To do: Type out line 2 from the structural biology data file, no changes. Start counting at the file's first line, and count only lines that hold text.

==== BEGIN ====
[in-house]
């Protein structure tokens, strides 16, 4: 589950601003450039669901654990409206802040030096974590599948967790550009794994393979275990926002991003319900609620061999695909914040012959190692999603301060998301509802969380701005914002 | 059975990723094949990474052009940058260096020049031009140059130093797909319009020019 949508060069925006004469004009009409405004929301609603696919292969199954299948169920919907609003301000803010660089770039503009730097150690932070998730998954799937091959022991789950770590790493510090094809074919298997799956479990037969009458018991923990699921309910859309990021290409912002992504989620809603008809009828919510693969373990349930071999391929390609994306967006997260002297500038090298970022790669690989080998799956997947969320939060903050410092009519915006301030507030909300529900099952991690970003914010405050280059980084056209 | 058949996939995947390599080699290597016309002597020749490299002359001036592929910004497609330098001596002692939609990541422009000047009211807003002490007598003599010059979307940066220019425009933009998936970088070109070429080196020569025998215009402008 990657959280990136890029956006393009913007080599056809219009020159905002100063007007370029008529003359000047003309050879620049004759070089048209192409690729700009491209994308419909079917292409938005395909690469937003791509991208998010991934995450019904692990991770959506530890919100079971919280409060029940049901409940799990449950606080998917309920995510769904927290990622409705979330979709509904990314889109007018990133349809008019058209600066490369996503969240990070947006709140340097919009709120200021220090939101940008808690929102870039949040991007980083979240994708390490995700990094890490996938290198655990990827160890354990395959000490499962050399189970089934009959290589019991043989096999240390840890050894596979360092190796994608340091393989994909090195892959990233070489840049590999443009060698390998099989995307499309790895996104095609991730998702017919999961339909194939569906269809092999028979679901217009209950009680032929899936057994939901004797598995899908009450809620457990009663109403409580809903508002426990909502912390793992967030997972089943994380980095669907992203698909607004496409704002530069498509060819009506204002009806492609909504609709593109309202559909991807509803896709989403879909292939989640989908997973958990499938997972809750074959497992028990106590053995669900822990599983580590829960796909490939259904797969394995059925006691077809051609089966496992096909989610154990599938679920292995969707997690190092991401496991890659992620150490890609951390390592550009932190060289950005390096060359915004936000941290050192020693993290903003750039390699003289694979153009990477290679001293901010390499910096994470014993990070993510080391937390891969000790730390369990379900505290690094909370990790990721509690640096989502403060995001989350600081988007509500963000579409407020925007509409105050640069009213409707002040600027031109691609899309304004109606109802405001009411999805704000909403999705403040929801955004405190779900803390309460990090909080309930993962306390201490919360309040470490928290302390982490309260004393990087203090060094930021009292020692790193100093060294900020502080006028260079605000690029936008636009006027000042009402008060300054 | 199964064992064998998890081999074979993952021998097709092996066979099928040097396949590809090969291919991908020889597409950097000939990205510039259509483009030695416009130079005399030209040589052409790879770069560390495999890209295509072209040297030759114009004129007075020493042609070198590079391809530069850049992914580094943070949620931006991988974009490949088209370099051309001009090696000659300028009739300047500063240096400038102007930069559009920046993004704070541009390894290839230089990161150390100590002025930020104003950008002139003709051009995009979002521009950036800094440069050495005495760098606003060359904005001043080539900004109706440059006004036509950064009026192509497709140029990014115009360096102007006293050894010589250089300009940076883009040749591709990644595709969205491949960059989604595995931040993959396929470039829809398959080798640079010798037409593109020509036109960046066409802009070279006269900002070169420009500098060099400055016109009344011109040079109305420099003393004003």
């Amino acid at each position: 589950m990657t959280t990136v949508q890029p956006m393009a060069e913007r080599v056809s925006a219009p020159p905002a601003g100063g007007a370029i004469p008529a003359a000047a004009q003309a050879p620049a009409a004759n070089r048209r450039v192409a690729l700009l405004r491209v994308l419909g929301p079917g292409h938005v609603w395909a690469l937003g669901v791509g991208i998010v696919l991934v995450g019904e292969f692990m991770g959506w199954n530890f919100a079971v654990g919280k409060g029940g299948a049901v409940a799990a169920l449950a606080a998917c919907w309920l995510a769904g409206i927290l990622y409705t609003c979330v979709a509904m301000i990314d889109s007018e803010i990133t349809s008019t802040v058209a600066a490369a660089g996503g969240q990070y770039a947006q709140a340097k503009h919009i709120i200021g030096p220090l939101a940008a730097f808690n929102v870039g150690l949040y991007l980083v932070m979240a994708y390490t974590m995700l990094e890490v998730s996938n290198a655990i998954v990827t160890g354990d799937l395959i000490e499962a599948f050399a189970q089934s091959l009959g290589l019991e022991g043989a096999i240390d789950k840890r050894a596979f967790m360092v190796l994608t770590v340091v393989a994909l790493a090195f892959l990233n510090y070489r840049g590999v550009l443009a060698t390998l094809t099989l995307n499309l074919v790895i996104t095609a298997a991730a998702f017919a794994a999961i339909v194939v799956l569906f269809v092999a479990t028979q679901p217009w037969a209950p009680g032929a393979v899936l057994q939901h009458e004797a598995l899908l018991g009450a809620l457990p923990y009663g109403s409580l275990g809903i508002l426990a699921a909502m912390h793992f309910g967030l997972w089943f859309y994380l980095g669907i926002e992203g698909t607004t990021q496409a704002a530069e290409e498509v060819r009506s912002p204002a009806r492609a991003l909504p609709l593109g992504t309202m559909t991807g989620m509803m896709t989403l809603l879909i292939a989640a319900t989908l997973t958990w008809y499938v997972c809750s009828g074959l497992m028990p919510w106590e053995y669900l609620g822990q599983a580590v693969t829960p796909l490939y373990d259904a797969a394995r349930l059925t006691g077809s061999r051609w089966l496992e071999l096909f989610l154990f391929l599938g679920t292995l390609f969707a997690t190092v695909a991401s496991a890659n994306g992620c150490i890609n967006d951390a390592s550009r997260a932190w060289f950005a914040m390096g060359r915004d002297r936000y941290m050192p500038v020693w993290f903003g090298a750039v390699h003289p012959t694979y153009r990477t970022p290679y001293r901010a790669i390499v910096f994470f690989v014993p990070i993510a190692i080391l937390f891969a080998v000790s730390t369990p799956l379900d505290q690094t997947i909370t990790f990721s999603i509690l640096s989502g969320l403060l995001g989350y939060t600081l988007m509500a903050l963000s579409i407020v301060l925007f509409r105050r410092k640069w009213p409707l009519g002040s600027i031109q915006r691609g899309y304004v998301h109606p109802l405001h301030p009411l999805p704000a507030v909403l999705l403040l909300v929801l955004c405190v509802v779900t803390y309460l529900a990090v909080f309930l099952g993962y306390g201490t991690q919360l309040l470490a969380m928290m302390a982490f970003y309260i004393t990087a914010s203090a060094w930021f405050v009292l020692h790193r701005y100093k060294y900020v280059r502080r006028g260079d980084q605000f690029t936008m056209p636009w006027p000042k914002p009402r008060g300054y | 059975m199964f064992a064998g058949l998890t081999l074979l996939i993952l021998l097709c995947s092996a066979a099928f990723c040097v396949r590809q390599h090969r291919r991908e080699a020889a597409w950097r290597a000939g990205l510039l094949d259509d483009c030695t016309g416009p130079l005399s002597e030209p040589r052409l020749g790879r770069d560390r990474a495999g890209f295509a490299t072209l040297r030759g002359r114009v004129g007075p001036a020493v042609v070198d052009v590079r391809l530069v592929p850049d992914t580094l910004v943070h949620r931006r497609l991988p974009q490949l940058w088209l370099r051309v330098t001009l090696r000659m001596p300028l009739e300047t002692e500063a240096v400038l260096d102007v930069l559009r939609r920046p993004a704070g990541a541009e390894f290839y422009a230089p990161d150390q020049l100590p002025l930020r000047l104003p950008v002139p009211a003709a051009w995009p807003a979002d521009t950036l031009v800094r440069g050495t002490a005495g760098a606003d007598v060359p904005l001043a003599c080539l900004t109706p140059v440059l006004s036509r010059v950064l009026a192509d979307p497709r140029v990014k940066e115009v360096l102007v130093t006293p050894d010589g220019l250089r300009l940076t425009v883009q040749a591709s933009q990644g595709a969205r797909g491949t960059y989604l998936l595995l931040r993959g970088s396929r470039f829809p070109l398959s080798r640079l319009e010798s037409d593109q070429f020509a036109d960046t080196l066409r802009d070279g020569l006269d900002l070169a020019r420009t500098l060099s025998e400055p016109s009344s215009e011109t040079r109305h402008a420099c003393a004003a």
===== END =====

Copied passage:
């Protein structure tokens, strides 16, 4: 589950601003450039669901654990409206802040030096974590599948967790550009794994393979275990926002991003319900609620061999695909914040012959190692999603301060998301509802969380701005914002 | 059975990723094949990474052009940058260096020049031009140059130093797909319009020019 949508060069925006004469004009009409405004929301609603696919292969199954299948169920919907609003301000803010660089770039503009730097150690932070998730998954799937091959022991789950770590790493510090094809074919298997799956479990037969009458018991923990699921309910859309990021290409912002992504989620809603008809009828919510693969373990349930071999391929390609994306967006997260002297500038090298970022790669690989080998799956997947969320939060903050410092009519915006301030507030909300529900099952991690970003914010405050280059980084056209 | 058949996939995947390599080699290597016309002597020749490299002359001036592929910004497609330098001596002692939609990541422009000047009211807003002490007598003599010059979307940066220019425009933009998936970088070109070429080196020569025998215009402008 990657959280990136890029956006393009913007080599056809219009020159905002100063007007370029008529003359000047003309050879620049004759070089048209192409690729700009491209994308419909079917292409938005395909690469937003791509991208998010991934995450019904692990991770959506530890919100079971919280409060029940049901409940799990449950606080998917309920995510769904927290990622409705979330979709509904990314889109007018990133349809008019058209600066490369996503969240990070947006709140340097919009709120200021220090939101940008808690929102870039949040991007980083979240994708390490995700990094890490996938290198655990990827160890354990395959000490499962050399189970089934009959290589019991043989096999240390840890050894596979360092190796994608340091393989994909090195892959990233070489840049590999443009060698390998099989995307499309790895996104095609991730998702017919999961339909194939569906269809092999028979679901217009209950009680032929899936057994939901004797598995899908009450809620457990009663109403409580809903508002426990909502912390793992967030997972089943994380980095669907992203698909607004496409704002530069498509060819009506204002009806492609909504609709593109309202559909991807509803896709989403879909292939989640989908997973958990499938997972809750074959497992028990106590053995669900822990599983580590829960796909490939259904797969394995059925006691077809051609089966496992096909989610154990599938679920292995969707997690190092991401496991890659992620150490890609951390390592550009932190060289950005390096060359915004936000941290050192020693993290903003750039390699003289694979153009990477290679001293901010390499910096994470014993990070993510080391937390891969000790730390369990379900505290690094909370990790990721509690640096989502403060995001989350600081988007509500963000579409407020925007509409105050640069009213409707002040600027031109691609899309304004109606109802405001009411999805704000909403999705403040929801955004405190779900803390309460990090909080309930993962306390201490919360309040470490928290302390982490309260004393990087203090060094930021009292020692790193100093060294900020502080006028260079605000690029936008636009006027000042009402008060300054 | 199964064992064998998890081999074979993952021998097709092996066979099928040097396949590809090969291919991908020889597409950097000939990205510039259509483009030695416009130079005399030209040589052409790879770069560390495999890209295509072209040297030759114009004129007075020493042609070198590079391809530069850049992914580094943070949620931006991988974009490949088209370099051309001009090696000659300028009739300047500063240096400038102007930069559009920046993004704070541009390894290839230089990161150390100590002025930020104003950008002139003709051009995009979002521009950036800094440069050495005495760098606003060359904005001043080539900004109706440059006004036509950064009026192509497709140029990014115009360096102007006293050894010589250089300009940076883009040749591709990644595709969205491949960059989604595995931040993959396929470039829809398959080798640079010798037409593109020509036109960046066409802009070279006269900002070169420009500098060099400055016109009344011109040079109305420099003393004003």